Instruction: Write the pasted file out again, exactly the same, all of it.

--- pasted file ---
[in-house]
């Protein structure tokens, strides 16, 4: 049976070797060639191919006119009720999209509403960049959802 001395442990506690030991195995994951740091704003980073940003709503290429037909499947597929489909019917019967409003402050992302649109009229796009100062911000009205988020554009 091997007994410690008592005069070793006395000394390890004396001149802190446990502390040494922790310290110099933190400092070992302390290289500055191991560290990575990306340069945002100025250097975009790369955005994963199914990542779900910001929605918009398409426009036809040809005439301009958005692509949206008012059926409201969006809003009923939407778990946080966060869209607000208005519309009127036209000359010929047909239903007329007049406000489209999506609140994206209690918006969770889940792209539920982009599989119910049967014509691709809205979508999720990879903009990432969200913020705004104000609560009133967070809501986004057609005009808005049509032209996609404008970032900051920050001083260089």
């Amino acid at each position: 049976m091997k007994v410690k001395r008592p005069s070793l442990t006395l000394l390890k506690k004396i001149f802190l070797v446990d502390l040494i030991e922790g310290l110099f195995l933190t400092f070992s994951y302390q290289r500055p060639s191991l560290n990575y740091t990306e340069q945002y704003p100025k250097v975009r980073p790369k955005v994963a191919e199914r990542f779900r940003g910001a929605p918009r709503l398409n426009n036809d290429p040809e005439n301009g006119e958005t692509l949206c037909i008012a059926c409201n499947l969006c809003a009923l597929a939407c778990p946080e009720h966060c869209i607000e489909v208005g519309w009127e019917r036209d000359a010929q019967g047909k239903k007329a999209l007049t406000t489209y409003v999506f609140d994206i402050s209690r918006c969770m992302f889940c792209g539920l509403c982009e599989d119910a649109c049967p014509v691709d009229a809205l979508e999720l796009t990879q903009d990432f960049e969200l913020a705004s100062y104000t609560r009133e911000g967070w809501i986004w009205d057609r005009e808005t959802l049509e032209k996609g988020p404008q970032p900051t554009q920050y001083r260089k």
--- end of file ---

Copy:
[in-house]
């Protein structure tokens, strides 16, 4: 049976070797060639191919006119009720999209509403960049959802 001395442990506690030991195995994951740091704003980073940003709503290429037909499947597929489909019917019967409003402050992302649109009229796009100062911000009205988020554009 091997007994410690008592005069070793006395000394390890004396001149802190446990502390040494922790310290110099933190400092070992302390290289500055191991560290990575990306340069945002100025250097975009790369955005994963199914990542779900910001929605918009398409426009036809040809005439301009958005692509949206008012059926409201969006809003009923939407778990946080966060869209607000208005519309009127036209000359010929047909239903007329007049406000489209999506609140994206209690918006969770889940792209539920982009599989119910049967014509691709809205979508999720990879903009990432969200913020705004104000609560009133967070809501986004057609005009808005049509032209996609404008970032900051920050001083260089």
């Amino acid at each position: 049976m091997k007994v410690k001395r008592p005069s070793l442990t006395l000394l390890k506690k004396i001149f802190l070797v446990d502390l040494i030991e922790g310290l110099f195995l933190t400092f070992s994951y302390q290289r500055p060639s191991l560290n990575y740091t990306e340069q945002y704003p100025k250097v975009r980073p790369k955005v994963a191919e199914r990542f779900r940003g910001a929605p918009r709503l398409n426009n036809d290429p040809e005439n301009g006119e958005t692509l949206c037909i008012a059926c409201n499947l969006c809003a009923l597929a939407c778990p946080e009720h966060c869209i607000e489909v208005g519309w009127e019917r036209d000359a010929q019967g047909k239903k007329a999209l007049t406000t489209y409003v999506f609140d994206i402050s209690r918006c969770m992302f889940c792209g539920l509403c982009e599989d119910a649109c049967p014509v691709d009229a809205l979508e999720l796009t990879q903009d990432f960049e969200l913020a705004s100062y104000t609560r009133e911000g967070w809501i986004w009205d057609r005009e808005t959802l049509e032209k996609g988020p404008q970032p900051t554009q920050y001083r260089k």